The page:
Album review by Seraphim Dibble, photos provided by Broken Testimony
Judge Page and Bryce Chism founded Broken Testimony in 2016 when they were both 16. The four-piece alternative rock group has played a number of live shows, including opening for several larger bands in the genre such as Trapt. They have just released their full length album, Holding On to Nothing. The eleven-song album clocks in at forty-two minutes long.
It opens with an instrumental interlude, “We Never Learned From Our Mistakes”. The interlude consists of soft guitar, a thunderstorm, and a siren at the end. It closes with the sound of thunder, leading into the track “Control”. “Control” is a song very much in the vein of bands like Breaking Benjamin and Chevelle. The melodic vocals blend well with the heavier instruments, lending the song a feeling as if it walked out of the early 2000’s. Together with “One Day”, the first three songs on the album sound like a call-back to the alt-rock movement of that era. The sound is very measured and practiced, with well-placed harmonized vocals.
“Fade Away” changes this a bit by being considerably heavier, instrument-wise. The vocals are very consistent, and in places reminiscent of Seether. Broken Testimony has crafted a very reliably listenable album here. It will also be a huge hit amongst millenials who grew up listening to this type of music. Track five is another intermission track, “Instead We Hid From Them, Just Like Our Fears”. This one features a droning sound along with a lengthy monologue from Charles Manson. It remains to be seen if this has any relevance to the album, but it seems to mostly be Manson justifying his actions.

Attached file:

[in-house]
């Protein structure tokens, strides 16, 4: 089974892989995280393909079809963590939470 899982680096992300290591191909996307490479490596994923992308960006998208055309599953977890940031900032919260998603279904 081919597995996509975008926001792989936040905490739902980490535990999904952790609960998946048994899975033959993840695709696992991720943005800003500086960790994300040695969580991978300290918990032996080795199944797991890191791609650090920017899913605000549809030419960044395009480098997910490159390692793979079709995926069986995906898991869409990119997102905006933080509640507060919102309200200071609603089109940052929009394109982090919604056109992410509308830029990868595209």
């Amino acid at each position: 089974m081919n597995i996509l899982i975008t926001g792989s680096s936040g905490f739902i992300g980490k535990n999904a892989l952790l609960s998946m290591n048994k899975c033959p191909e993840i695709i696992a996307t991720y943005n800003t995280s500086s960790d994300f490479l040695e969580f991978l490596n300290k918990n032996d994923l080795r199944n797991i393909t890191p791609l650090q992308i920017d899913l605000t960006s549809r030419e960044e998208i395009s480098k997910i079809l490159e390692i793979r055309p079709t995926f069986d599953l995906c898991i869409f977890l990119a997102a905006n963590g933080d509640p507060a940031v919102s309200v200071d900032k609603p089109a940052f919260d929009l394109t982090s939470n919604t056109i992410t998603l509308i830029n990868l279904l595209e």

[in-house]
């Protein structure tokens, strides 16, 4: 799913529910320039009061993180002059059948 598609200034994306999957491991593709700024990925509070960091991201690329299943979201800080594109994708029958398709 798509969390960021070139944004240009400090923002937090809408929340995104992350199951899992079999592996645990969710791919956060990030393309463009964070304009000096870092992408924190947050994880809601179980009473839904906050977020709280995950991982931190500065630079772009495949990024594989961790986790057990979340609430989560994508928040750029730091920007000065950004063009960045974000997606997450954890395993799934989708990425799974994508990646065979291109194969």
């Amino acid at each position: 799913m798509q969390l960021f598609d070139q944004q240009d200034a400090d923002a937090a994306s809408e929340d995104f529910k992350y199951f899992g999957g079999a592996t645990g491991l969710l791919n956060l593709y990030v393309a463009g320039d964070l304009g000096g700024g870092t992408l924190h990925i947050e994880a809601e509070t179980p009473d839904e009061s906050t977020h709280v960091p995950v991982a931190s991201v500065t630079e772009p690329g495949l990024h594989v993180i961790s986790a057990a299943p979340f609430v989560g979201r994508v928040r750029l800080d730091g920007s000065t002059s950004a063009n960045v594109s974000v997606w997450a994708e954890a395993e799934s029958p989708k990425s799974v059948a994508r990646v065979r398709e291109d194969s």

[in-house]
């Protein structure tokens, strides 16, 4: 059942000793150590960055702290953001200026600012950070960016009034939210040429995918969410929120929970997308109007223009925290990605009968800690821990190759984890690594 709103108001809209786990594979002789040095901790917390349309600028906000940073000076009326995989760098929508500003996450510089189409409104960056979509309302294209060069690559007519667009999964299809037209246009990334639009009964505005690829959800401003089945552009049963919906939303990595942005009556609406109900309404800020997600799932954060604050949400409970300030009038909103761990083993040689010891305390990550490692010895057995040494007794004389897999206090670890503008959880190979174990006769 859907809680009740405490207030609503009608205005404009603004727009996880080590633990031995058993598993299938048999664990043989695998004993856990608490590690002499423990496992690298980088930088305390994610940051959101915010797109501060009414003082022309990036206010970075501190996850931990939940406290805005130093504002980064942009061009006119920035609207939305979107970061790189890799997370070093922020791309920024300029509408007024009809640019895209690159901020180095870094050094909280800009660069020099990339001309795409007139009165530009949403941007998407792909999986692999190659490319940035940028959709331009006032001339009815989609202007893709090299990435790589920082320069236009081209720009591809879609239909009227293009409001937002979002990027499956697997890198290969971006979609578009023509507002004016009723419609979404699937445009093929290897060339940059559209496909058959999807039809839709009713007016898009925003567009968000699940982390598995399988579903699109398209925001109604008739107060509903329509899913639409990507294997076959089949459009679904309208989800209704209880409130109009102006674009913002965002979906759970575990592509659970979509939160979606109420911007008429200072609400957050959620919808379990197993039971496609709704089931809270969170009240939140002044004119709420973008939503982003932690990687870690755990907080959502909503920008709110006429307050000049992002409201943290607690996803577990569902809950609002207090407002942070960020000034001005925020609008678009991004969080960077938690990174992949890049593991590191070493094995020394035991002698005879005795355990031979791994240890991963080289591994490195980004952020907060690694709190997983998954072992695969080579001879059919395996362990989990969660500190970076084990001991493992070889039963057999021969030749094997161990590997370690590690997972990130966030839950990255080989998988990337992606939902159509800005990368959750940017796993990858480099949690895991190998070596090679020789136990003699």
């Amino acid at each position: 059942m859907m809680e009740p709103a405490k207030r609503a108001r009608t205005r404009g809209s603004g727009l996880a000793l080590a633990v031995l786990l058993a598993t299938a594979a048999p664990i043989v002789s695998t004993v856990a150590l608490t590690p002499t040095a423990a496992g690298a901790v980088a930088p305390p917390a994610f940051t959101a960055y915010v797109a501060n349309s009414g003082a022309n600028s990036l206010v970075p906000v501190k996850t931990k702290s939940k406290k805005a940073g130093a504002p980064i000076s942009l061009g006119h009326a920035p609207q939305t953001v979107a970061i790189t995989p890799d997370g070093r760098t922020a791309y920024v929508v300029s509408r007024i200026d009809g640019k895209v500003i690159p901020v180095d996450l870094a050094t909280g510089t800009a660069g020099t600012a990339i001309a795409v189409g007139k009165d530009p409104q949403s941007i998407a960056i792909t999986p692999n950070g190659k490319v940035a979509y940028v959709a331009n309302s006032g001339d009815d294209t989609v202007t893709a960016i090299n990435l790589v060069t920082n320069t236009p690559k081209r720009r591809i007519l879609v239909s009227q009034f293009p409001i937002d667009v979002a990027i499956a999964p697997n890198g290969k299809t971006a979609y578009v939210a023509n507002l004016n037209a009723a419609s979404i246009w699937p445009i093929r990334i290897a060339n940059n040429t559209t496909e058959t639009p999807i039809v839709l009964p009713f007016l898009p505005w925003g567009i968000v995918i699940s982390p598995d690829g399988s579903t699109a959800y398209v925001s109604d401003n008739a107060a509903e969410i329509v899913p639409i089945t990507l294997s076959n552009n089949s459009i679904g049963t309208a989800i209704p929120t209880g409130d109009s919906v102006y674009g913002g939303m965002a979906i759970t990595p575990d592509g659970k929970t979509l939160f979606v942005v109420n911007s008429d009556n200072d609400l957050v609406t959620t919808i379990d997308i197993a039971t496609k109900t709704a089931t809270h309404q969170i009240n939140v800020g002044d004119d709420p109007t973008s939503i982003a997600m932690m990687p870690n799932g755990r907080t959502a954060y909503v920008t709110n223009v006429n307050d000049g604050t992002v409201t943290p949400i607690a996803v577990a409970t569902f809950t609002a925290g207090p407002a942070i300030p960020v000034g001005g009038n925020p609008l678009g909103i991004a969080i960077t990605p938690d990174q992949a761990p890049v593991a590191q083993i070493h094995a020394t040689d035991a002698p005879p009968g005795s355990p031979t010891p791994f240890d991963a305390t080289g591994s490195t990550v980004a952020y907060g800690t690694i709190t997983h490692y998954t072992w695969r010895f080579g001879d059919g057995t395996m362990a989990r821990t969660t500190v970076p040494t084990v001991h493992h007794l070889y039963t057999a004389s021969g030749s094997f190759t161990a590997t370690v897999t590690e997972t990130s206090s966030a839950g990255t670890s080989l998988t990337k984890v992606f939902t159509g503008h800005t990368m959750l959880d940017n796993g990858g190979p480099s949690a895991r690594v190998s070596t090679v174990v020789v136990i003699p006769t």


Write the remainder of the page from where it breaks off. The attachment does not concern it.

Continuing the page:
“Blessing”, the next track, starts up immediately with a wicked bass riff. Much like the previous songs, it plays out as an homage to many of the hard rock bands of the 2000’s. It is a bit heavier on the screams than the previous songs. “Medusa” similarly features an emphasis on heavy riffs and drums. It ends on a scream and heavy beat, leaving it open for another interlude. “We Smoke Them Away, Thinking They’ll Burn Off” is a bit softer than the last and features a lengthy monologue from Alan Watts, British philosopher. This one feels a bit more at home in the album than the previous. What is interesting, though, is the track also feels like it would be at home on a The Contortionist album.
It is appropriate, then, that “Unknown” opens a bit more softly than the previous albums. It comes as a surprise, as Broken Testimony has established quite a consistent sound to this point. Even when the electric guitars and heavier drums come in, “Unknown” manages to remain restrained and consistent in its softer tone. “Vitality” also opens up softly, but returns to the early ‘00’s hard rock sound of the rest of the album in seconds. It is a callback to Staind, providing quite a listenable last track before the album’s outro. “But They Just Stain Who We Are Inside” provides the album with a soft, ambient closing. The sounds of scuffling chairs, clinking glasses, and voices can be heard quietly in the background. Acoustic guitars and drums swell in the middle before fading out with the end of the album.
Broken Testimony has put together an album that has a stunning amount of finesse to it for such a new band. It sounds like an album from another decade, with throwbacks to Seether, Chevelle, Breaking Benjamin, Staind, and more. It is a pleasantly listenable rock album. The inclusion of Charles Manson’s monologue is discomforting, though. It’s hard to say why the decision to include that was made, but it is uncomfortable to listen to. Holding On To Nothing released on June 22nd, 2018! Get it today!